A legal battle over the public's right to see a UCF professor's emails -- about a controversial study touted by opponents of gay marriage before the US Supreme Court -- will go to trial April 9.
The lawsuit was filed by LGBT activist John Becker after UCF denied his public records request for certain emails from UCF Professor James Wright, the editor-in-chief of the Social Science Research journal, nearly one year ago.
That journal published the New Family Structures Study, which suggests children of same sex couples are more likely to suffer from depression or suicidal thoughts, identify as bisexual or gay, be unemployed and smoke marijuana, according to Focus on the Family.
Becker has alleged the study was tainted with conflicts of interest in the peer review process and wanted the records to "discover the truth" as an investigative journalist.
Becker's attorney, Andrea Mogensen, told a judge "there's informal conversations between Dr. Wright and others regarding what his personal position is on the issues of same sex marriage" and Becker intends "to bring to light what the true motivations are behind people who are holding themselves out to be unbiased when they're doing this type of science."
When asked if UCF stood behind the study, UCF spokesman Grant Heston said only that "the study was conducted by a professor at another university. UCF was not involved in the study." Dr. Mark Regnerus of the University of Texas authored the study, but communicated about it with his editor, UCF Professor Wright.
UCF has argued that it's not required to release the records because they were “made by Doctor Wright in his position as editor of SSR and are not university records." UCF also pointed out Wright has a contract with Elsevier to work on the journal and argued "any documents relating to SSR, or to Dr. Wright’s work on SSR are the property of SSR."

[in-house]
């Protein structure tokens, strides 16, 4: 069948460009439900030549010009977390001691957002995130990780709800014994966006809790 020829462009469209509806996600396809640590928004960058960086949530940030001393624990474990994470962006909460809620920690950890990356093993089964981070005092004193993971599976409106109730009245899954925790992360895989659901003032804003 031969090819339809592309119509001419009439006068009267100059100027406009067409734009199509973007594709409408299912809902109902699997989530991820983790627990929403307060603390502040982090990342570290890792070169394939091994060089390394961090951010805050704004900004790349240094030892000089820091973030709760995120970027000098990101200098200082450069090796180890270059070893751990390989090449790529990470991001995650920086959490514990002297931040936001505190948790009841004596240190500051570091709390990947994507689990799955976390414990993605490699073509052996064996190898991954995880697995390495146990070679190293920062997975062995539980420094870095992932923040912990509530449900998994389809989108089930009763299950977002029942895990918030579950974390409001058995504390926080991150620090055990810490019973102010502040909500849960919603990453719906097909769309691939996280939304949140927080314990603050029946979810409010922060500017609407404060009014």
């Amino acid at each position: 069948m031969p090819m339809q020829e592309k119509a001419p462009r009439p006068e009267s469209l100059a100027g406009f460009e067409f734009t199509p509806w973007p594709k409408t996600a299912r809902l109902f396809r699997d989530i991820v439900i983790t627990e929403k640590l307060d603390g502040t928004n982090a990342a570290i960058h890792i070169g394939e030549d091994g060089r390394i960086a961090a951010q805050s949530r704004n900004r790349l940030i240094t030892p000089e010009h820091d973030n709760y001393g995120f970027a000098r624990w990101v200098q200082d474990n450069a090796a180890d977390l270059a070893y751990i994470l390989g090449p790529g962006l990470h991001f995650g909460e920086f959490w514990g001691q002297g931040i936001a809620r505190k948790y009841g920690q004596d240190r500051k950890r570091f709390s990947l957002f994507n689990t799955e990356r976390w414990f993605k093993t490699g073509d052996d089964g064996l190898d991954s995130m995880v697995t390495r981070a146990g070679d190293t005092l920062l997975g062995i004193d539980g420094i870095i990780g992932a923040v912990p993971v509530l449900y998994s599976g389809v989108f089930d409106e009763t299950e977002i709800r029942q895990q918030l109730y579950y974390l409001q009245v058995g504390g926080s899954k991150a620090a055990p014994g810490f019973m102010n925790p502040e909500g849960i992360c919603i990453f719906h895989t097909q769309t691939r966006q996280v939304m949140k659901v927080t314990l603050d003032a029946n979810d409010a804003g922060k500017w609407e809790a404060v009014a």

But Ninth Circuit Court Judge Donald Grincewicz disagreed with UCF. His November ruling pointed out Wright's "work on the article used UCF facilities and resources, employed students who were paid by UCF but work solely on the Journal" and ordered that the records UCF claims "are 'not university business' are indeed public records."
UCF appealed the ruling and argued it should have had a chance for a full trial prior to the case being decided. A new judge, John Kest, has since taken over the case and agreed to set the issue for a two day trial starting April 9. Kest ruled Elsevier could also intervene as a plaintiff, over the objections of Becker's attorneys.
UCF and Becker had engaged in "very serious global settlement negotiations" but they "derailed" without resolution, UCF attorney Rick Mitchell said, according to a court transcript.
The Becker legal battle appears to have cost UCF at least $100,000, according to invoices the GrayRobinson law firm sent the university. The exact cost attributed to the Becker case is unclear, because some legal fees for the Becker case also appear in invoices from a separate public records lawsuit UCF is defending and vice-versa.